Will Windows 8.1 for Surface RT be coming as a preview at the end of the month? Some of the press I've been reading has been reporting that only Surface Pro will be getting the preview build and RT users will have to wait until later in the year.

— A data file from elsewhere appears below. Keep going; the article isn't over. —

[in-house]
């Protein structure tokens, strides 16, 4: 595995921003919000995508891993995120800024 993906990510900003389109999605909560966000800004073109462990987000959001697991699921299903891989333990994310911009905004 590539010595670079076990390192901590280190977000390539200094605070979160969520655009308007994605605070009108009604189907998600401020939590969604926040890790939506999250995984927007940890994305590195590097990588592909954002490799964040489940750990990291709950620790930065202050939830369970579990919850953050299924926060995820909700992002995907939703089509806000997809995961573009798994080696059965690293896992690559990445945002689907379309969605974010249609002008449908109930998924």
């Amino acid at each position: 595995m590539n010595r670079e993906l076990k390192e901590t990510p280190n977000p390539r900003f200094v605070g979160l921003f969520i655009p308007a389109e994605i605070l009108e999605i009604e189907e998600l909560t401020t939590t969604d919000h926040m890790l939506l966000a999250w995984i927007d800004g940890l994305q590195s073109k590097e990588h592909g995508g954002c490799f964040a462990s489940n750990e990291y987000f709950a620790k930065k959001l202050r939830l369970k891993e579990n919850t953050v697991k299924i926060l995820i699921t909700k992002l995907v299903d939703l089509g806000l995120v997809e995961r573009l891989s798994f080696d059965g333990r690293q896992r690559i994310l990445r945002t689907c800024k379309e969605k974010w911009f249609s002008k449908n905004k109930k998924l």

Glad to see executive support for: Surface RT (the form factor is unbeatable; I think too many users want everything and the kitchen sink packed into their device. With RT, I lavish in 10-hr. battery life, and use it also as a light, satisfying e-reader with 16:9 screen ratio and the awesome, napped felt feel of the microfiber on my Touch cover. When I need heavy-duty computing, I use Remote Desktop or, better yet, a program called Team Viewer for full control of a PC on which I install any and everything I need). I am as vocal and enthusiastic an evangelist for this product and its direction as you could want. That said, some constructive criticism (and this is perhaps one of the few forums where I think crying out in the wilderness actually makes sense): please put the MS foot firmly on the accelerator to bring VPN (particularly Cisco) connectivity to the Surface. Using Remote Desktop won't work for most office environments without it, and, needless to say, corporate computer users are still the "high ground" of Microsoft loyalists. Please enable your power users by giving them this crucial need (which, ironically, Apple does offer in its iPad, though I firmly believe that iPad is currently still no more than a toy, as it lacks file management capability, and the ability to add files/content except through iTunes - what's the point?). The other is regarding the Touch keyboard. I'm of the school that the Touch keyboard is evolutionary, and strongly prefer it to the admittedly more familiar Type experience. Why? Despite the modest learning curve, it's lighter, sleeker, and, importantly for a tablet, it just feels so much better when you have it folded back and are using the device to read/surf (no clicking keys on your fingers; just a satisfying, confident tactile experience like holding a nice book). The only problem: the acknowledged problem of build quality on this particular component. With only mild, loving use, I have had not one, but TWO Touch covers split at the seams (the two fabric layers come apart, exposing the internal metal bits of the keyboard). That's not just cosmetically awful (who wants to bring a device to a business meeting that looks like a tattered pair of jeans?), but compromises it's use. The Surface team got it SO, so right with the look, feel, and idea of the Touch keyboard, particularly the revolutionary approach to making it with the napped, felt-like outer surface. But everything about the Surface is undermined when one of it's principal and most obvious innovations quickly becomes a tattered embarrassment. Hope that better materials, gluing, process, or manufacturer can be chosen to address this not insignificant issue. Thank you so much for reading this (hope that you do!) and best of luck running the Surface line, which I think has been grossly underestimated by the general public, and perhaps underserved by MS marketing instincts also. (One more, given your Outlook.com experience: harmonizing the keystroke shortcuts between the Outlook.com procedures and the Win8 Mail app or coming Surface RT Outlook would be really, really nice. Can feel a little schizophrenic, when memorized keystrokes in one MS mail interface require relearning in another, esp. since the substance of what you're doing is of course the same!)